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Hammond drops planning board members


HAMMOND – The Town Council voted Tuesday to reduce the number of planning board members from nine to seven.

The resolution will be incorporated into the town’s newly revised site plan and subdivision law, which is expected to be voted on in April.

Town Supervisor Ronald W. Bertram said Thursday that with a larger board makeup, it is sometimes harder to reach consensus.

“The other issue, which necessarily hasn’t been a problem of late, is that you are required to have a quorum of five, with a nine-member board,” he said. “That can be a problem if some members are out of town or unable to show up with a volunteer board. With a seven-member board you can have a quorum with four.”

Planning Board members are paid a $30 stipend per monthly meeting. However, Mr. Bertram said, the board has already been budgeted this year, and the adopted resolution would not effect this fiscal term. The town also voted to reappoint Christopher J. McRoberts for another five-year term on the board.

“The Planning Board needs at least two members who reside in the village,” Planning Board Chairman Ronald R. Papke said. “We already have one member from the village. Mr. McRoberts makes the second.”

The other application for reappointment, belonging to Crayton L. Buck, was tabled.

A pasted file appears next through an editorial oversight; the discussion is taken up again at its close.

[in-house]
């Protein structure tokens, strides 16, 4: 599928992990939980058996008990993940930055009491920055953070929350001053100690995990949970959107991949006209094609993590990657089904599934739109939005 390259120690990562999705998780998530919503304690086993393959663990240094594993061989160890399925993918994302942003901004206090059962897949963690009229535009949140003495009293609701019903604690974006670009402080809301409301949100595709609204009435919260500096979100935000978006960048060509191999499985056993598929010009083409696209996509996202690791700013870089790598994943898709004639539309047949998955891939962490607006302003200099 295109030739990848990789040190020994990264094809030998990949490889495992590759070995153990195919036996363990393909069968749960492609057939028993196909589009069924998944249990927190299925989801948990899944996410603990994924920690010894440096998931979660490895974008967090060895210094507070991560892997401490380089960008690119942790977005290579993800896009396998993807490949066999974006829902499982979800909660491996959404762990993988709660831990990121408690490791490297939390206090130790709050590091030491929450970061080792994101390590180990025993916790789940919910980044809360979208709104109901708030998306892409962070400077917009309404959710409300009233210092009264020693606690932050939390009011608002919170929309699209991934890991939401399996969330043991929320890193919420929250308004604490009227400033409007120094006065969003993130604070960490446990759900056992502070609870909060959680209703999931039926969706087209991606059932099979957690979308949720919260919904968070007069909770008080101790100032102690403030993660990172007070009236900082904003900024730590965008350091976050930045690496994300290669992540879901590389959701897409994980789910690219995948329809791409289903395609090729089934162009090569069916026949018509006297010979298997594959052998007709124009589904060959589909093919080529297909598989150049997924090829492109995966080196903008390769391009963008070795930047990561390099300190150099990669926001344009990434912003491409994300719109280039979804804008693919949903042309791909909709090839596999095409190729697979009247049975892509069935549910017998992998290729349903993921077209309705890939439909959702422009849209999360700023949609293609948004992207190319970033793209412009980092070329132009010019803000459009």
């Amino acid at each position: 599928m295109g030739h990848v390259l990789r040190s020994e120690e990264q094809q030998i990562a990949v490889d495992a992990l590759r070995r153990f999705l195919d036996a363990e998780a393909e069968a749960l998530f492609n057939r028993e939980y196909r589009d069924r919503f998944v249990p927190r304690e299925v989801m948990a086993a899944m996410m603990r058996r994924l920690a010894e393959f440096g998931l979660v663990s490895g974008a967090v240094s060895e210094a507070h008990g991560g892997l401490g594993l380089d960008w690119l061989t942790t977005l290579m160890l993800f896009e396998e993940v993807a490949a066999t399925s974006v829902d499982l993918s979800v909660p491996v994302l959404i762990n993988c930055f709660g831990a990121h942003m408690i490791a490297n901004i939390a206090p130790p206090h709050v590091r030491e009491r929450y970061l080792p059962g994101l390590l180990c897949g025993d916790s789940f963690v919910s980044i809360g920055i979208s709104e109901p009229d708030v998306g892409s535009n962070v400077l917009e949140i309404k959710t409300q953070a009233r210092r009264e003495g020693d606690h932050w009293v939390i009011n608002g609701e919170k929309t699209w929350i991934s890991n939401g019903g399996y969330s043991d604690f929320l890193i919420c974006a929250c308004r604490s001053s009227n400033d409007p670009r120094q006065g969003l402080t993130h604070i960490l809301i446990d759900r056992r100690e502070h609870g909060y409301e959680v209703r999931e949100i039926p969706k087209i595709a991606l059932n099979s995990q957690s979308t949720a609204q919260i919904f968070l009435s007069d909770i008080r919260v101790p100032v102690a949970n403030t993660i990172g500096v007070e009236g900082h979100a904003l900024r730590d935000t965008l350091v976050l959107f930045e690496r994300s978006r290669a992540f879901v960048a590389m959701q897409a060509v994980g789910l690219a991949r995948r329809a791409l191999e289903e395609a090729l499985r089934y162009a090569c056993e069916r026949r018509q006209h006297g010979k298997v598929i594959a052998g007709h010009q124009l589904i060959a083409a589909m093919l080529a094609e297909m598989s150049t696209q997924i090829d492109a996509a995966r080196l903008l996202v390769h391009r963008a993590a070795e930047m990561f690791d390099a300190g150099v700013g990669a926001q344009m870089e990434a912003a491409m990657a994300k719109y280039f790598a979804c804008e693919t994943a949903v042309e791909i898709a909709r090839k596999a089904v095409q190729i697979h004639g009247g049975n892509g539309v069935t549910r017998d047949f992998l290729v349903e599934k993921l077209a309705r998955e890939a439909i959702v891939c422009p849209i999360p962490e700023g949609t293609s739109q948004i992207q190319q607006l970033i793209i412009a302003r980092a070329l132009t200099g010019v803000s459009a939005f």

“It wasn’t that he won’t still be considered for reappointment,” said Mr. Papke. “When the board decides it would take the nomination off the table, Mr. Buck would be considered for reappointment for the next opening. But that would be the board’s decision.”

The Town Council will wait to vote on the finished site plan and subdivision law until after the comprehensive plan is adopted by the village, town and St. Lawrence County Planning Board.

“The law is basically done,” said Mr. Papke. “We want to wait and see whether final recommendations of the law conflict with comprehensive plan. We’ll probably deal with that in another month or two.”

The site plan and subdivision law outlines restrictions and guidelines for building projects larger than one- to two-family homes. Originally devised in the 1980s, the law has become outdated, according to Mr. Bertram.

In 2010, the Planning Board met with county and state officials to revise the law.

The comprehensive plan is expected to be voted on and passed in February, according to Mr. Bertram. The village and town will have a joint meeting to view the final draft of the community plan at 6 p.m. Jan. 23 at the Village Hall, 24 Main St.

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